We believe AT&T will be able to quickly move forward while its main competitors remain either spectrum-disadvantaged or distracted as they integrate major transactions. However, while AT&T is well positioned, success in 5G will require meaningful investment and improved execution; anything less and AT&T risks missing this opportunity and falling behind again.

Elliot is likely referring to the Sprint and T-Mobile merger in the quote above, leaving just Verizon for AT&T to surpass.

Elliot’s argument seems a bit obvious

For the most part, Elliot’s arguments are spot-on. AT&T has seemed to stretch itself too far away from its core wireless operations, and its new media strategy doesn’t seem particularly well-thought-out. In addition, leaping ahead of competitors in the race to 5G is certainly of utmost importance.

However, it appears that management is already aware of this and already investing heavily in 5G. And while one can never be sure, it doesn’t seem like AT&T is going to do any more acquisitions in the near future. In addition, AT&T has, in fact, been generating some synergies from recent acquisitions and expanded its adjusted operating margins by 90 basis points last quarter. So it doesn’t seem like Elliot is proposing much of anything that AT&T isn’t already doing.

While Elliot did call for AT&T to divest some of its assets — specifically, its Latin American operations and small home-security business — the hedge fund stopped short of calling for a divestiture of the large media assets, though it did advocate that “numerous major portfolio actions” should be “thoroughly explored.” But if Elliot isn’t proposing that AT&T sell off its Time Warner and DirecTV assets, they’ll still be part of the company and thus still represent the same distraction that they’ve always been.

In fact, much of what Elliot was calling for was generally pretty vague. The company wants AT&T to become more efficient, yet didn’t really detail what it thought it should do, other than hiring third-party experts and advisors as part of a strategic review. The hedge fund’s plan for capital allocation — keeping the dividend while dividing the remaining cash flows between buybacks and debt paydown — is pretty much in line with what AT&T is currently doing.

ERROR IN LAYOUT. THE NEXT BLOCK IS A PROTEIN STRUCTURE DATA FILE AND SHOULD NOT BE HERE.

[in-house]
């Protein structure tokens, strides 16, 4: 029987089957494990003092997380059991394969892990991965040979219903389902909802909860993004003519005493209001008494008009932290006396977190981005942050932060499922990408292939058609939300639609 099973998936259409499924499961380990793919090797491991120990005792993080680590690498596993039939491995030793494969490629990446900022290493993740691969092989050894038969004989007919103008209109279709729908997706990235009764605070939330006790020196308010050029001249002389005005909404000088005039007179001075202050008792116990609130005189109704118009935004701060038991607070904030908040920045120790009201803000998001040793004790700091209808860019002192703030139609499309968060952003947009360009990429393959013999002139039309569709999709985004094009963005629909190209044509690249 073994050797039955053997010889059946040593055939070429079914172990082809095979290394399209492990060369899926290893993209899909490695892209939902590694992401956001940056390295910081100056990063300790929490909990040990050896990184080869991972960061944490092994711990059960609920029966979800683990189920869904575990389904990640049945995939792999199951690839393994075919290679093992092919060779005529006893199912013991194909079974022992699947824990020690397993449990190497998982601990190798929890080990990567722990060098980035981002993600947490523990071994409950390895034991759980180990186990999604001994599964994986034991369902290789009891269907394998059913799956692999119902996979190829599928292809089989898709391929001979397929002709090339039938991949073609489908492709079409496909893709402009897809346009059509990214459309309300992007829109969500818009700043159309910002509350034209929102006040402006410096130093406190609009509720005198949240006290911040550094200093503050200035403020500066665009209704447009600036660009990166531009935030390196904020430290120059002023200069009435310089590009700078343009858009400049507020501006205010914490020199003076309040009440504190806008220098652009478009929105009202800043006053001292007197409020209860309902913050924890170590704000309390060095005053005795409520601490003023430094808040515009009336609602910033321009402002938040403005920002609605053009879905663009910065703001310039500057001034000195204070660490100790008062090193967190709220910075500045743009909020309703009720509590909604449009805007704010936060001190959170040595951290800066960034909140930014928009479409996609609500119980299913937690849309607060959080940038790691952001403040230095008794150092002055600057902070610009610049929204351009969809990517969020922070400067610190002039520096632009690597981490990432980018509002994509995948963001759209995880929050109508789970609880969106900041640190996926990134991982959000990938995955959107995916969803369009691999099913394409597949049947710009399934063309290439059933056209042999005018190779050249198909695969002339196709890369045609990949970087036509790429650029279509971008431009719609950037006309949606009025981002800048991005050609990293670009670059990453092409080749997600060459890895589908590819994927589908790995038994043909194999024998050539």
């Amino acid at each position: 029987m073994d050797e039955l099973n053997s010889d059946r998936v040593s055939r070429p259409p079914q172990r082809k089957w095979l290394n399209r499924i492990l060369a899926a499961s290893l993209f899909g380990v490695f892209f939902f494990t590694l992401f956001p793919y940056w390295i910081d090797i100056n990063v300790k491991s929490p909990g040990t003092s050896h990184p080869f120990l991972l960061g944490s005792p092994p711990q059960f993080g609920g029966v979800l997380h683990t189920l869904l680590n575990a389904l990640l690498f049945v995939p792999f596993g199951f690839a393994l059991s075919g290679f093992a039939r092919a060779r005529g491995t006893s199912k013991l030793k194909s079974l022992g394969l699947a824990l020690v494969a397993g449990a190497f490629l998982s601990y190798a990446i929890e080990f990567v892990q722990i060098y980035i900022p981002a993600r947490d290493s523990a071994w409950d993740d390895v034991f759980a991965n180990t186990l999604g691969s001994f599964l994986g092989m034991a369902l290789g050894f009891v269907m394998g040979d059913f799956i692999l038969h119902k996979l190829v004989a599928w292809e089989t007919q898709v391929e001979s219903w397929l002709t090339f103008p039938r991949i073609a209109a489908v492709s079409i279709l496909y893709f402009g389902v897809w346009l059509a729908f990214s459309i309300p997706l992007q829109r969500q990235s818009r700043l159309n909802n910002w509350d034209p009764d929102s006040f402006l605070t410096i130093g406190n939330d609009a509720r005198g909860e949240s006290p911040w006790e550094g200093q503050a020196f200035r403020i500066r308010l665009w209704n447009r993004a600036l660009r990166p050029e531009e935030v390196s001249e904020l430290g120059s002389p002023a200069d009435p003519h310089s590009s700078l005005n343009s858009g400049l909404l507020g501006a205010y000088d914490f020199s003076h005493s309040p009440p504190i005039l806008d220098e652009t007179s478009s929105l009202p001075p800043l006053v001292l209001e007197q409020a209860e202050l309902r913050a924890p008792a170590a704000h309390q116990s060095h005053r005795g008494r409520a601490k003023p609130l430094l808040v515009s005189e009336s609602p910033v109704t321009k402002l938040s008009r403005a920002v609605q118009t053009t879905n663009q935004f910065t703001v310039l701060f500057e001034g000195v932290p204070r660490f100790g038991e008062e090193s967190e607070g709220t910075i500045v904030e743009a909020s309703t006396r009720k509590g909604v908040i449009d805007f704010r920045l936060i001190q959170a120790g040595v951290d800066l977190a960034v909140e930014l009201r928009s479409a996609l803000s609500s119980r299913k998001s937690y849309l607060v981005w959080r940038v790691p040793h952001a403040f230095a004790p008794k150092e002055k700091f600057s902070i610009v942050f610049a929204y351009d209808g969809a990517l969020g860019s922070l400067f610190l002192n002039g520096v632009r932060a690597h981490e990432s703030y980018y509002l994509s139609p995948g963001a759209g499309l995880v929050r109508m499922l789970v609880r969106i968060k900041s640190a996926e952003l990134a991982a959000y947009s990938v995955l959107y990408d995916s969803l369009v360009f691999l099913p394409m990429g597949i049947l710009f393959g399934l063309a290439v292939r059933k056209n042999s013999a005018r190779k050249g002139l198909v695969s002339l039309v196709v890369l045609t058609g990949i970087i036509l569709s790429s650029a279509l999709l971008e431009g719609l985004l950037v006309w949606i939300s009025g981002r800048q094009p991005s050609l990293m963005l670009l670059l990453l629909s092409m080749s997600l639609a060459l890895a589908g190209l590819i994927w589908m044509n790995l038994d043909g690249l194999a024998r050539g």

A value investment with a hint of activism

While I agree with much of what Elliot said in terms of AT&T’s past missteps — especially buying DirecTV at “peak cable” just before mass cord-cutting — much of Elliot’s prescription for improving AT&T is less clear. While Elliot’s prodding may help the process around the edges, it’s likely that the investment was based on finding a big enough target trading at just 10 times forward earnings with a multiple that could very well be boosted by the mere presence of an activist investor in the large-cap laggard.

This article represents the opinion of the writer, who may disagree with the “official” recommendation position of a Motley Fool premium service or advisor. We’re Motley! Questioning an investing thesis — even one of our own — helps us all think critically about investing and make decisions that help us become smarter, happier, and richer, so we sometimes publish articles that may not be in line with recommendations, rankings or other content.

Billy Duberstein owns shares of AT&T. His clients may own shares of the companies mentioned. The Motley Fool recommends T-Mobile US and Verizon Communications. The Motley Fool has a disclosure policy.